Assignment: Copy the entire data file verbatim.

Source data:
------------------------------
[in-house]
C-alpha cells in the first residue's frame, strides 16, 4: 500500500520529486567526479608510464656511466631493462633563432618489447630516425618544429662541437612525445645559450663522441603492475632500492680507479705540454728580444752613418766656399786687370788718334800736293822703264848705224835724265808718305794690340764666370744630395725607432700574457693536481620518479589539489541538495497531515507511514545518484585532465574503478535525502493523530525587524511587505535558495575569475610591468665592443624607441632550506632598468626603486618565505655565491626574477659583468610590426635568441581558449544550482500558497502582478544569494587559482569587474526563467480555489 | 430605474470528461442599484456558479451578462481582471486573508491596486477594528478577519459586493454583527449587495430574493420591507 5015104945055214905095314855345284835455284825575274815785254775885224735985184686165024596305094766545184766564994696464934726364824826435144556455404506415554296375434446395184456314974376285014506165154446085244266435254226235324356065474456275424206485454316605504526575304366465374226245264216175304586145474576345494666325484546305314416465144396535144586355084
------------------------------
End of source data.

[in-house]
C-alpha cells in the first residue's frame, strides 16, 4: 500500500520529486567526479608510464656511466631493462633563432618489447630516425618544429662541437612525445645559450663522441603492475632500492680507479705540454728580444752613418766656399786687370788718334800736293822703264848705224835724265808718305794690340764666370744630395725607432700574457693536481620518479589539489541538495497531515507511514545518484585532465574503478535525502493523530525587524511587505535558495575569475610591468665592443624607441632550506632598468626603486618565505655565491626574477659583468610590426635568441581558449544550482500558497502582478544569494587559482569587474526563467480555489 | 430605474470528461442599484456558479451578462481582471486573508491596486477594528478577519459586493454583527449587495430574493420591507 5015104945055214905095314855345284835455284825575274815785254775885224735985184686165024596305094766545184766564994696464934726364824826435144556455404506415554296375434446395184456314974376285014506165154446085244266435254226235324356065474456275424206485454316605504526575304366465374226245264216175304586145474576345494666325484546305314416465144396535144586355084